When growing microorganisms under some Mars-like conditions, size does matter — at least if you’re talking about the sample size and surface area involved, according to two University of Arkansas researchers.
Tim Kral, professor of biological sciences, and graduate student Curtis Bekkum will present their findings this morning (May 22) at the American Society for Microbiology meeting in Los Angeles.
Last year, Kral became the first scientist to grow microbes under some of the conditions found on Mars. Now he is refining his studies to determine factors that affect the growth of the microbes.
"This is a hodgepodge of things that come together and tell a story," Kral said. "You have to put the parts in place before you can see the whole picture. We are currently teasing out the parts so we can build the picture."
Mars appears unfriendly towards most life forms. The planet currently contains no detectable organic matter and has extremely cold surface temperatures. So for his experiment, Kral sought microorganisms that survive in extreme conditions and thrive on inorganic matter.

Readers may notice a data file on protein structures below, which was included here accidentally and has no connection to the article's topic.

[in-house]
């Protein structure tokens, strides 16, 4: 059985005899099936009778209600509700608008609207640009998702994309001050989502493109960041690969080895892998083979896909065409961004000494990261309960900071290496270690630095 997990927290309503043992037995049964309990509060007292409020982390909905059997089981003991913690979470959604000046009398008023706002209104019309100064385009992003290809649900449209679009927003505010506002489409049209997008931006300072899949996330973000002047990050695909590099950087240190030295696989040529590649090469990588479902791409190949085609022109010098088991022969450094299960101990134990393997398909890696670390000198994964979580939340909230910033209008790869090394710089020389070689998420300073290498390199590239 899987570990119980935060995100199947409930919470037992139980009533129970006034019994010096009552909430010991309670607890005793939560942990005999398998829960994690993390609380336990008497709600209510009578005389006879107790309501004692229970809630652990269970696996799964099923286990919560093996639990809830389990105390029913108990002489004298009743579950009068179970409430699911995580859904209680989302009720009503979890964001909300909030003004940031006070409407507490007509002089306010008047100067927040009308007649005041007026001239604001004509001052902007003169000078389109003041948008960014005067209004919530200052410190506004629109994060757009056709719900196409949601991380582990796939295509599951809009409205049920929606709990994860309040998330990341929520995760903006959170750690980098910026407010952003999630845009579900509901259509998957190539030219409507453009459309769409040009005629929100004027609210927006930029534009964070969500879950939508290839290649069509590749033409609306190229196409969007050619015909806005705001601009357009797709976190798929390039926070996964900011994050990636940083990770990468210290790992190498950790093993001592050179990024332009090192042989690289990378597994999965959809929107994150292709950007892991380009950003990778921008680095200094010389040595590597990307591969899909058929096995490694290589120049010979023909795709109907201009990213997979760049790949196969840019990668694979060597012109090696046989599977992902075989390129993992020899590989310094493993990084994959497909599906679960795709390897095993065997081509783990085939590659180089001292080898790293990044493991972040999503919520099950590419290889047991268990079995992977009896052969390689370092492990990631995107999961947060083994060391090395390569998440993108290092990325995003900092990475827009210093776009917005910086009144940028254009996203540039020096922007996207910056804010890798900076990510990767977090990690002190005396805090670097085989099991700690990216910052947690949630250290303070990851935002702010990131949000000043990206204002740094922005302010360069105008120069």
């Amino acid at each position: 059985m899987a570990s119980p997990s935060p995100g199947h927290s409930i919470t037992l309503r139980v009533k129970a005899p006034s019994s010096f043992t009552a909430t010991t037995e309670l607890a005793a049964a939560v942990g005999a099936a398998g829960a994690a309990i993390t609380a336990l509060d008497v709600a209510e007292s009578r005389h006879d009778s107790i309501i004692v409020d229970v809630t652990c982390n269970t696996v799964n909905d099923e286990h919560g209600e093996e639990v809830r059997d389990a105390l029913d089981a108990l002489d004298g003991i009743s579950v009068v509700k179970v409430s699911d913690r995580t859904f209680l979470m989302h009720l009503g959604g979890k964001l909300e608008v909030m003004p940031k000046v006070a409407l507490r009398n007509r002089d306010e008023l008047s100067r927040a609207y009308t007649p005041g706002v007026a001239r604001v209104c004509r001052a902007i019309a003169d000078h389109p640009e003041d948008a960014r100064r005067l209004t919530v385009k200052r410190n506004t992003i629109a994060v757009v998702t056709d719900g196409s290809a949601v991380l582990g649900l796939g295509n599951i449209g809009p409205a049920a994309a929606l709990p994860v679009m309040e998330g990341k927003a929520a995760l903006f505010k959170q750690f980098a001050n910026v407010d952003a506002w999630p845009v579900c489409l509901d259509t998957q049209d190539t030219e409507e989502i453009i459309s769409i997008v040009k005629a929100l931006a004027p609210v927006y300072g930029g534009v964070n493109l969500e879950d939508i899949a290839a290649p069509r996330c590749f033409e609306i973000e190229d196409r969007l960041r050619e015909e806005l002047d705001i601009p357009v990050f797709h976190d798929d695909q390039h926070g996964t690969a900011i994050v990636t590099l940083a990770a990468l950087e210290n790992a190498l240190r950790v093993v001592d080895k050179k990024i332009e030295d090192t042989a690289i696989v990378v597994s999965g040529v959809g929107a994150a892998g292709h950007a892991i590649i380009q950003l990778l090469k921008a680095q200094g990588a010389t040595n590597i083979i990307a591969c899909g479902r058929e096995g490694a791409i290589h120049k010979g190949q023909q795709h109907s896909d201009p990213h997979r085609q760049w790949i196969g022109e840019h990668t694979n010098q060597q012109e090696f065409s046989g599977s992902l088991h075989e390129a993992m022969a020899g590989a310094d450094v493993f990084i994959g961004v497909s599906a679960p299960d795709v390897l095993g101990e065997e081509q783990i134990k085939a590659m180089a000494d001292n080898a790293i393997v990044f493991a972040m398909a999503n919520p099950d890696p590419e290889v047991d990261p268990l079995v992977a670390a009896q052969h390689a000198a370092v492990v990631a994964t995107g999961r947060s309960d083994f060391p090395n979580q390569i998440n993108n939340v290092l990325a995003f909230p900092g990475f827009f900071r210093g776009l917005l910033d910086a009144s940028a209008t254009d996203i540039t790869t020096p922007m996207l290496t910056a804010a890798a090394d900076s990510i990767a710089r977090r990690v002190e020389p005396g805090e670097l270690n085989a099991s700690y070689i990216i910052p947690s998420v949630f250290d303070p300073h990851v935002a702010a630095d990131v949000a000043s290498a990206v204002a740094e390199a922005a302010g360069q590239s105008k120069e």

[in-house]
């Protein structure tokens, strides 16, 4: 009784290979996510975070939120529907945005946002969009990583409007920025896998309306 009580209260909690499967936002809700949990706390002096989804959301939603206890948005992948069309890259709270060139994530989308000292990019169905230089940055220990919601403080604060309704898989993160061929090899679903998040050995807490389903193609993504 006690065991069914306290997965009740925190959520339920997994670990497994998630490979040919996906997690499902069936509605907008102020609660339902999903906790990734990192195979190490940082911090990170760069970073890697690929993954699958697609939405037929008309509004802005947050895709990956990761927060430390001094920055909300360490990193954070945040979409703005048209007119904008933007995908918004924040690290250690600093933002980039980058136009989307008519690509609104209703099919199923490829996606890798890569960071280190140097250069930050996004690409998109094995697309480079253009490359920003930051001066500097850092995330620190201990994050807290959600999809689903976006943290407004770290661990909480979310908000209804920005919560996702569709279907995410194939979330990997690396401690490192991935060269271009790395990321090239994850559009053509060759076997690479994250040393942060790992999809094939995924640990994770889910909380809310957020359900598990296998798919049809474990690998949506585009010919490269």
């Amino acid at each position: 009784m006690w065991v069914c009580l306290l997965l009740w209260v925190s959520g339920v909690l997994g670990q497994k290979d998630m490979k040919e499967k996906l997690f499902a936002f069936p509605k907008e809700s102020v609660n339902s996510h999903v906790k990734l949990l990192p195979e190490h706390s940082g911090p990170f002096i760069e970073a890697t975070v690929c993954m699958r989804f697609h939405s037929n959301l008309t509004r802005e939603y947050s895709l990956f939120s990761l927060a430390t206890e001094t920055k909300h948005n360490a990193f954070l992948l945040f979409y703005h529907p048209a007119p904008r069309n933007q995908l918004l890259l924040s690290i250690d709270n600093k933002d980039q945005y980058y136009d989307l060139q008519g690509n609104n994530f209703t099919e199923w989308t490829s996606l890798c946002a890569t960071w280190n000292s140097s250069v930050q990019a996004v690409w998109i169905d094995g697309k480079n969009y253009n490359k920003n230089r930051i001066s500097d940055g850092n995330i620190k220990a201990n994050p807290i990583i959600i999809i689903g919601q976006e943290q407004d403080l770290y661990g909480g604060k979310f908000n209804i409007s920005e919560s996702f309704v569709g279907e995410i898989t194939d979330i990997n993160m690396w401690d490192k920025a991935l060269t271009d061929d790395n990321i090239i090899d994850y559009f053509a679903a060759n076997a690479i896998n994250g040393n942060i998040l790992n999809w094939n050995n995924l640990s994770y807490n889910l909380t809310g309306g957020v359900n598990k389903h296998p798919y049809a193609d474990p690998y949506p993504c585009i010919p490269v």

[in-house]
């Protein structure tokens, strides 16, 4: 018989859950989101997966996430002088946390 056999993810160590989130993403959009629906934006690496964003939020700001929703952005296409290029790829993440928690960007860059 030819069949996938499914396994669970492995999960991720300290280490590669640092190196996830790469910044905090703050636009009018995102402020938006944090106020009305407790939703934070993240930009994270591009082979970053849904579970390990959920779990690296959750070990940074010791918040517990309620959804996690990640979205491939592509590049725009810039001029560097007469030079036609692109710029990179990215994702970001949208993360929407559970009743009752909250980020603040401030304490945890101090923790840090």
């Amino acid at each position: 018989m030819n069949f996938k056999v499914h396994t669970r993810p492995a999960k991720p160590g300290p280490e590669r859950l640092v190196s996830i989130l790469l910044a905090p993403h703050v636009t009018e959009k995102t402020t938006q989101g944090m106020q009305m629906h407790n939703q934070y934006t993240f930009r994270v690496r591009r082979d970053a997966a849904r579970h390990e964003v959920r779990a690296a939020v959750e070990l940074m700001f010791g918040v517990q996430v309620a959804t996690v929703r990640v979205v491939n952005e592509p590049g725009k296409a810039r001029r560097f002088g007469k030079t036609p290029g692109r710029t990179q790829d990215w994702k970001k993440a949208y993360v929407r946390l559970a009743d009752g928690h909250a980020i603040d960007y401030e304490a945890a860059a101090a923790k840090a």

He found the ideal microbes in methanogens, anaerobic microorganisms considered to be some of the most primitive life forms on earth. Methanogens can be found deep in the ocean, in the earth’s crust or even in a cow’s stomach, all of which are environments that might be considered harsh like Mars’ surface.
To grow methanogens under some of the conditions found on Mars, Kral and Bekkum used ash from Hawaiian volcanoes — known to share chemical characteristics with Mars soil. They also used carbon dioxide, hydrogen and water while growing the microbes. The methanogens grew successfully in the Mars soil simulant, obtaining all the macro and trace minerals they needed to survive.
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